I'm a former prosecutor who ran a narcotics strike force targeting upper level drug dealers so I'm extremely familiar with the absolute necessity of working with "bad guys" in furtherance of a "greater good." Because of that, the basic premise of this book is easy for me to understand and applaud. Of course, the stakes are many orders of magnitude more important in The Devil Himself than anything I was involved with. Even without that background, Dezenhall's attention to detail and deft use of conversational storytelling makes everything come to life in a credible, well-paced manner.

Highly recommended to anyone with an interest in WWII, spy dramas, the US war on terror and just about anyone who simply enjoys a well written book that doesn't disappoint or lose steam after a few chapters.
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2 of 2 people found the following review helpful By Wilma on August 2, 2011
Format: Hardcover
This story reads rather well and it's like getting two stories in one! The first story is about how the US Navy collaborated with the mob in WW2 to catch Nazi saboterus and then the second story surrounds Meyer Lansky his struggles and how he managed Lucky Luciano- who was in jail! Dezenhall gets that Lansky wanted to be both a successful American businessman and also a patriot. He would have enlisted in the Army, but age and height prevented that so he did the next best thing--he aligned himself with the Naval Intelligence and through his "affiliations" created the Ferret Squad to safeguard the Manhattan waterfront. Good read and extremely interesting, for those of you who like a little Nazi head cracking and history thrown in for good measure.
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1 of 1 people found the following review helpful By bonnie_blu on August 15, 2014
Format: Hardcover
The story of "organized crime's" contributions to exposing Nazi spies in the New York / New Jersey area and preparing Sicily for the Allied invasion is a fascinating story that would have been much more riveting if told by a more gifted author. However, I found Dezenhall's writing to be awkward, clunky, and herky-jerky (meaning it did not flow smoothly from one point to the next). In addition, I feel using President Reagan to set up the story was an obvious plot construct used in an attempt to "hook" the reader and make the story relevant to modern times. Unfortunately, it stuck out as an obvious manipulation and actually detracted from the tale. Meyer Lansky is an enormously intriguing character and a historically important one (Miami, Las Vegas, Havana, etc.). However, he does not come to life in this tale, and as a result, neither does the book.
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1 of 1 people found the following review helpful By Dougpound on June 26, 2014
Format: Kindle Edition Verified Purchase
World War II, early Reagan Era terrorism, Mafia, Meyer Lansky: These topics should, in theory, make for great historical fiction. To the author's credit, he weaves several true facts about the characters and the events into moderately coherent narrative, but overall, the whole is much less than these interesting parts. The dialogue is weak, the characterizations are either conventional or thin, and certain plot points are barely connected to the story as a whole. I often had a sense that the author had a couple of historical events that he wanted to throw into the "reimagining" and he had to do plot gymnastics to make them fit. There's plenty on all of these subjects elsewhere.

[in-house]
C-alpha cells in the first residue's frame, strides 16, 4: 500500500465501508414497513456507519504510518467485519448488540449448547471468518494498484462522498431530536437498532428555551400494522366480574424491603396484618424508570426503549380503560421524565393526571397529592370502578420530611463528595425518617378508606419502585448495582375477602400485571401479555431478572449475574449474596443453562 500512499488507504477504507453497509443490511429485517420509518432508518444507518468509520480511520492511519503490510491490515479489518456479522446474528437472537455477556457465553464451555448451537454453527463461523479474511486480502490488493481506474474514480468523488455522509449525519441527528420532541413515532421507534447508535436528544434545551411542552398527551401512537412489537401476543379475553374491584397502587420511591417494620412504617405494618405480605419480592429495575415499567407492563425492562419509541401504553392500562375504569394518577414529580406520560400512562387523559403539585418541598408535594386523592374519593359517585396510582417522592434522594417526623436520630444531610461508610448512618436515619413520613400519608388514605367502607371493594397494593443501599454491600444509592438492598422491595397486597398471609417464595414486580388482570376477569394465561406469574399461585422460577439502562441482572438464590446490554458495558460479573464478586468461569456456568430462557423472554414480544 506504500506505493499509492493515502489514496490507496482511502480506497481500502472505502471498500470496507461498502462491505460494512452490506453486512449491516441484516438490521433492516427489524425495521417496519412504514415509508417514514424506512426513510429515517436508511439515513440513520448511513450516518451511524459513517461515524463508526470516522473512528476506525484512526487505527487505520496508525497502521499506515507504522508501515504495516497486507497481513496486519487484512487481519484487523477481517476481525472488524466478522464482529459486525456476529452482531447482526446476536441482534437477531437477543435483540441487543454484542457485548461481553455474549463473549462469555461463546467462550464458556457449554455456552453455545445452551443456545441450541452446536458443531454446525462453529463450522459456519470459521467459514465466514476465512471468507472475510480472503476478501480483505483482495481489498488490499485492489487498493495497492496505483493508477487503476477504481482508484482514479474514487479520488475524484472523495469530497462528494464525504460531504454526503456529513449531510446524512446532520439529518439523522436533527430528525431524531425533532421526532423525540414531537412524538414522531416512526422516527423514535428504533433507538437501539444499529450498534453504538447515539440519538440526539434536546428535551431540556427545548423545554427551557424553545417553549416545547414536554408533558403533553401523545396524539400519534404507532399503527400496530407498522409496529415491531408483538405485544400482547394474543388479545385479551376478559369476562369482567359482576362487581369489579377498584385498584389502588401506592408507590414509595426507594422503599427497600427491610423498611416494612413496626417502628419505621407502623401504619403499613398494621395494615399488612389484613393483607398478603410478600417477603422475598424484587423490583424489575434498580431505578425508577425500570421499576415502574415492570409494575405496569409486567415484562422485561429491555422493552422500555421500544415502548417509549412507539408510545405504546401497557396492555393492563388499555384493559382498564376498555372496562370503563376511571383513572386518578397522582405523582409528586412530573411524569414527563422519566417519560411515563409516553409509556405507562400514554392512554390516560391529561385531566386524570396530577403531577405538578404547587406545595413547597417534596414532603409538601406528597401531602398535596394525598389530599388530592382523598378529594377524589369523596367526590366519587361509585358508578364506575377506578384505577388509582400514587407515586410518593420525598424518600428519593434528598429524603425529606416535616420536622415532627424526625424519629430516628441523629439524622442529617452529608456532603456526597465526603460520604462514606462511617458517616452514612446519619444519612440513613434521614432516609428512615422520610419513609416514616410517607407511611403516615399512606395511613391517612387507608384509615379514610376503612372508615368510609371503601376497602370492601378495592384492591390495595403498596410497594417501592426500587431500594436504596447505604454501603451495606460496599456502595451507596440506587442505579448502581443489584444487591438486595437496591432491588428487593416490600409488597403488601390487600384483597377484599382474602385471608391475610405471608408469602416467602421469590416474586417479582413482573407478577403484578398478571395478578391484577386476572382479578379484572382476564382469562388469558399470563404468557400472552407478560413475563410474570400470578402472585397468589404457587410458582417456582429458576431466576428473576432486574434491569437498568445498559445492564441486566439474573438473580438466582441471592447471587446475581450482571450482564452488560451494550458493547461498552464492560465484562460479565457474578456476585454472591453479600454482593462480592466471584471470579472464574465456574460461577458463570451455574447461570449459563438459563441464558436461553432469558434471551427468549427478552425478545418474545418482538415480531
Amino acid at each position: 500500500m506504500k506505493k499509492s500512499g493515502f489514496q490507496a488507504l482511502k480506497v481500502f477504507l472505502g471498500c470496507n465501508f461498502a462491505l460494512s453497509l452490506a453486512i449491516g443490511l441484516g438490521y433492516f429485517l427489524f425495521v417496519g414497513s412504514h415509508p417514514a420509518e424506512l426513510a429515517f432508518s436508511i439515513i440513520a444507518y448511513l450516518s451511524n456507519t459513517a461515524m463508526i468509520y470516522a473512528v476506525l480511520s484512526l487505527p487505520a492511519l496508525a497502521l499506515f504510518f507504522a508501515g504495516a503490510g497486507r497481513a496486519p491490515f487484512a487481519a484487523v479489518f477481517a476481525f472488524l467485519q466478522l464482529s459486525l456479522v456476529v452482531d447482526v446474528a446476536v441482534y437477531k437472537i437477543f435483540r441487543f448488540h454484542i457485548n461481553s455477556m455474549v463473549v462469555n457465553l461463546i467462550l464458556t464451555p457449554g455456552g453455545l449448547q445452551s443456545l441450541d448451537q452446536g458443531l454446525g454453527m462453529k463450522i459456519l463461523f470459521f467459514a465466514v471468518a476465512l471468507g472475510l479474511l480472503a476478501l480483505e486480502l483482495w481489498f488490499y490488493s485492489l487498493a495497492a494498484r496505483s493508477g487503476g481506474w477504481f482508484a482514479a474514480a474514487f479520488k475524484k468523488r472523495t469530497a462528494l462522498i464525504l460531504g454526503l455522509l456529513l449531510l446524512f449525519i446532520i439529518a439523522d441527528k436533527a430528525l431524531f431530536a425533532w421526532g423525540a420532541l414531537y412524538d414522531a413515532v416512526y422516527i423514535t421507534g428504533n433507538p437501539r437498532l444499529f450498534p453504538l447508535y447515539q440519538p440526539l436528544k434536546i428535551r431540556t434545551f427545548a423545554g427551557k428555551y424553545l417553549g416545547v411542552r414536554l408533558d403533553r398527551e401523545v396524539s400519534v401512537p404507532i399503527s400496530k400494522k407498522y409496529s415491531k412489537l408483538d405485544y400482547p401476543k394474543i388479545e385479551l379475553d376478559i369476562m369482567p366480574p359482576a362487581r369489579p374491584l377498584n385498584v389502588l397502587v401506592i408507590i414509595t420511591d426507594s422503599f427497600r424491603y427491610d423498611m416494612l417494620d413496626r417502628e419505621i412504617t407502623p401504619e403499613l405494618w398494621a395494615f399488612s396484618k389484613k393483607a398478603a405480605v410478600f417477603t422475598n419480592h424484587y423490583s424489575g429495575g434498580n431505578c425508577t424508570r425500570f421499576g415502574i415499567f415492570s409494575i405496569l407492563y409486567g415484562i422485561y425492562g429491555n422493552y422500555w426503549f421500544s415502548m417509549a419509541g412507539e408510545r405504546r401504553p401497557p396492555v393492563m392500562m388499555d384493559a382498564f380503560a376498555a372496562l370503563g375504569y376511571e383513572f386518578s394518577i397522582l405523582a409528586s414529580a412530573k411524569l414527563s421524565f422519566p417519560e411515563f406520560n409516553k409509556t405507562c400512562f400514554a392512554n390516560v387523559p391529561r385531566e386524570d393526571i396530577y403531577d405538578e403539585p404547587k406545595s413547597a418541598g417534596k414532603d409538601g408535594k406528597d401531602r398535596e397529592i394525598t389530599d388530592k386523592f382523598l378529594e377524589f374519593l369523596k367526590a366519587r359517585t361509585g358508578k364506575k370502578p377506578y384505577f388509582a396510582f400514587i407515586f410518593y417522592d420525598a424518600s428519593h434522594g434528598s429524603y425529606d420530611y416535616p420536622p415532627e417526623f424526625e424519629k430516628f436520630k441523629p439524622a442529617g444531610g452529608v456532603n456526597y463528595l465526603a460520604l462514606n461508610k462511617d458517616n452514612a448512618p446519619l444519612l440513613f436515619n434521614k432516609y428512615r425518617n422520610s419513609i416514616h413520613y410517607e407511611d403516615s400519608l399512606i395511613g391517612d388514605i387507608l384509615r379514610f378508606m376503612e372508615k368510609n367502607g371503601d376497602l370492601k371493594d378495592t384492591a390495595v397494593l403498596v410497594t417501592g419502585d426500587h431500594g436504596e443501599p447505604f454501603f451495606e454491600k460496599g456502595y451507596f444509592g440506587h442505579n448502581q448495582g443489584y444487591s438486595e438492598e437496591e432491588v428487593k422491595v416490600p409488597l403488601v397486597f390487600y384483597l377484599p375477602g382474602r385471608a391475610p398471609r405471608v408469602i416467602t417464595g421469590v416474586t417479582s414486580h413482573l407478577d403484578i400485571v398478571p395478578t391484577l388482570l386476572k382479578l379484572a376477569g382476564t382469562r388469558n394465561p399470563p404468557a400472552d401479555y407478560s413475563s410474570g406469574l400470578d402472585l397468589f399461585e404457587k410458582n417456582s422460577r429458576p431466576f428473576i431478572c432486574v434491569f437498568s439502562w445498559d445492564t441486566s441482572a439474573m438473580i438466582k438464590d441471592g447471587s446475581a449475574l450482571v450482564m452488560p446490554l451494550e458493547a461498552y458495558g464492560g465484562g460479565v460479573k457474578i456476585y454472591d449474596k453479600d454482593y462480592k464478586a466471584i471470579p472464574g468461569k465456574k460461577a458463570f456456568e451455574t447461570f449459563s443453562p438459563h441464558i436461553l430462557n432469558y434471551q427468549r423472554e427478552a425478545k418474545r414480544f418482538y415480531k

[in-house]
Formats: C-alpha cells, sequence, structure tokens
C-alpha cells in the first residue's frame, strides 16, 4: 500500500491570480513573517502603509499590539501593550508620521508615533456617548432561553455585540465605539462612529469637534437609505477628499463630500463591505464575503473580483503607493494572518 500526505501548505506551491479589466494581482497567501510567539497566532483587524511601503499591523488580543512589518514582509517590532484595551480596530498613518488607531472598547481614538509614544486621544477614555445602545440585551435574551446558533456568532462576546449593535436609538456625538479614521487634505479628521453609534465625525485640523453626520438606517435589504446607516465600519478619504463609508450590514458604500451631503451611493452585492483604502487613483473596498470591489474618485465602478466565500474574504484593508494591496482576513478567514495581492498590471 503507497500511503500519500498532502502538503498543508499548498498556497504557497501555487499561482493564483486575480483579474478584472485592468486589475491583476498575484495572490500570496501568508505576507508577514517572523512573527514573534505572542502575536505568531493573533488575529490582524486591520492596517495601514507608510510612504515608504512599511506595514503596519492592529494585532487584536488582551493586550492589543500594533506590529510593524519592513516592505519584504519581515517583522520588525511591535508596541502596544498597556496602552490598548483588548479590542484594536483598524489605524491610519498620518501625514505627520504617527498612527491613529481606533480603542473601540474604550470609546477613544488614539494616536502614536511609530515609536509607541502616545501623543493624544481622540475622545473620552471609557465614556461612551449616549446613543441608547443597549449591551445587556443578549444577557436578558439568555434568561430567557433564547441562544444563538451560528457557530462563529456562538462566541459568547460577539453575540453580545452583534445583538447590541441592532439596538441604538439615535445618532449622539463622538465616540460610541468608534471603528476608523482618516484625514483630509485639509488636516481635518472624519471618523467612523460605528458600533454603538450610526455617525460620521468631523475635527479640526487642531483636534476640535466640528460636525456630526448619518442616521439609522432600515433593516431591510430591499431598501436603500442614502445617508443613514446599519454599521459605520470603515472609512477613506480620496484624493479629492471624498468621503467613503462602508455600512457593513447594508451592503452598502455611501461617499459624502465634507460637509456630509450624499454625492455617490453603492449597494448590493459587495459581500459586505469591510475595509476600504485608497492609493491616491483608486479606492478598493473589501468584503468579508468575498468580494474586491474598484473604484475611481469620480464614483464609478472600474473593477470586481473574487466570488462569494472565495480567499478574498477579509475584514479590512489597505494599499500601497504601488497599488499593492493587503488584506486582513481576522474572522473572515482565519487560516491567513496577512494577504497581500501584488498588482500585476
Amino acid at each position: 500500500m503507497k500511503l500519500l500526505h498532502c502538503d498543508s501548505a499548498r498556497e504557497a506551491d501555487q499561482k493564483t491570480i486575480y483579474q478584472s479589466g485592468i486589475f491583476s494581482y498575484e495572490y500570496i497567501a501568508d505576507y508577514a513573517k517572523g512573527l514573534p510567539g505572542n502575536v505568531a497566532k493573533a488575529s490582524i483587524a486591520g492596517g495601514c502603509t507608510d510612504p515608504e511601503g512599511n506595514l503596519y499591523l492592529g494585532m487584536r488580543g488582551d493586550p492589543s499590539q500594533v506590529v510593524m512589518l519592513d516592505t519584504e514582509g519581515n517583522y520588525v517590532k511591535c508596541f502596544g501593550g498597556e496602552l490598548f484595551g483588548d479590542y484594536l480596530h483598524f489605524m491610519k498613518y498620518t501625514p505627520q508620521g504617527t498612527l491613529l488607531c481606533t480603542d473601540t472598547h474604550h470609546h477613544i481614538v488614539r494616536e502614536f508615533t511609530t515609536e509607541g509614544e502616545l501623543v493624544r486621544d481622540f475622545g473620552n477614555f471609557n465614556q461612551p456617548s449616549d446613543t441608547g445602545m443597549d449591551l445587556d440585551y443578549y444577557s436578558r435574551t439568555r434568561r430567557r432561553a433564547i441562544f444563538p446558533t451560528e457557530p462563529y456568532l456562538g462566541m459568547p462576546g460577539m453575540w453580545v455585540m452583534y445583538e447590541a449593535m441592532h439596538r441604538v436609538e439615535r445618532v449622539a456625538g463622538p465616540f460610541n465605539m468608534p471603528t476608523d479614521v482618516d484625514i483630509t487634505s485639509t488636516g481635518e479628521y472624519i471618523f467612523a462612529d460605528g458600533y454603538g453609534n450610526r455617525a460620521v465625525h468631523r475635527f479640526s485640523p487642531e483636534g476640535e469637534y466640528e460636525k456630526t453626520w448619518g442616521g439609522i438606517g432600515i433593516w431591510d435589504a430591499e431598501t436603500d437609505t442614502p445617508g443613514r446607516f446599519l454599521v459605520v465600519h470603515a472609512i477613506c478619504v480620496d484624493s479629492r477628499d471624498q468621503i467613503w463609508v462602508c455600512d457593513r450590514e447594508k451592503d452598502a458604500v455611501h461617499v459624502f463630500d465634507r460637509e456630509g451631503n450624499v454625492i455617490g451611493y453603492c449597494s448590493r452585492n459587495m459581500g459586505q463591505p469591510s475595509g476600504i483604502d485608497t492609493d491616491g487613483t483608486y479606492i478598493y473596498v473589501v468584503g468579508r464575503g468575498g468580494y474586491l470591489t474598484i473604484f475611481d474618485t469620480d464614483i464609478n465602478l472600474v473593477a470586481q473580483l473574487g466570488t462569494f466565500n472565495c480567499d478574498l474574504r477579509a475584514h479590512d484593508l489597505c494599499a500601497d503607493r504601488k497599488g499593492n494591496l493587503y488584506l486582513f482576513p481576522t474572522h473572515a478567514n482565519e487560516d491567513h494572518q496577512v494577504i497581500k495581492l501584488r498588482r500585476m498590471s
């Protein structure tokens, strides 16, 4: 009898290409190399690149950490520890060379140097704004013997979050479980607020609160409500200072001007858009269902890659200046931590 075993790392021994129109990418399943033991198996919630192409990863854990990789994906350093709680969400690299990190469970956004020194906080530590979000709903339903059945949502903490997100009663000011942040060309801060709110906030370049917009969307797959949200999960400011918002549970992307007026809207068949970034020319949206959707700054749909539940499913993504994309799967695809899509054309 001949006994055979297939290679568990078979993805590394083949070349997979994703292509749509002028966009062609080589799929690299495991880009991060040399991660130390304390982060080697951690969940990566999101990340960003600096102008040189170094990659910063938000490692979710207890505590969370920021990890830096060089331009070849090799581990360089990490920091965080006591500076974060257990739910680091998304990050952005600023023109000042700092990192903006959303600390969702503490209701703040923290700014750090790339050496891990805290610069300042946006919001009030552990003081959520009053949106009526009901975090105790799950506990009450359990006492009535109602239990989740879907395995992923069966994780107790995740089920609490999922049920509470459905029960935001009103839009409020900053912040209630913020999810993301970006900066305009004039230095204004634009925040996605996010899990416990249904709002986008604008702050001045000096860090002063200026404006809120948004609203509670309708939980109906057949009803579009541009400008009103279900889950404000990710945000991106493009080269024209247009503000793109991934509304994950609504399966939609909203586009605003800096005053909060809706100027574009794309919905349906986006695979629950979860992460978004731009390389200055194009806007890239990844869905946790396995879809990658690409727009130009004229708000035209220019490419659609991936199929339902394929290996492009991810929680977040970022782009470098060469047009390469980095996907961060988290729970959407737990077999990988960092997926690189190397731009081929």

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1 of 1 people found the following review helpful By Richard A. Bravo on November 19, 2013
Format: Kindle Edition Verified Purchase
One often hears that a certain book was a "page turner" or that "once begun, you can't put it down." This was all that and more. As a retired police chief, I always had contempt for a petty crook and held a certain admiration for a great crook. Lansky was certainly one of a kind and not one to be easily analyzed as a person. I accept that the underworld "big guys" did aid in the war effort and have never been officially recognized. I have read other accounts of their involvement but never on such a personal level. "All's fair in love and war." We won so who's to questions our methods?
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1 of 1 people found the following review helpful By kathy clampitt on March 27, 2014
Format: Hardcover Verified Purchase
simply cannot put this wonderful book down. have read many books on Meyer Lansky and this one is different as it is Meyer"s "relaxed" story as he was closer to checking out himself. beautifully written and enticing. best book i have read this year and i read alot. kathy clampitt
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1 of 1 people found the following review helpful By Vito on November 4, 2013
Format: Hardcover Verified Purchase
A superb read. Kept my interest from start to finish. Recommend for those that like this genre. You will not be disappointed.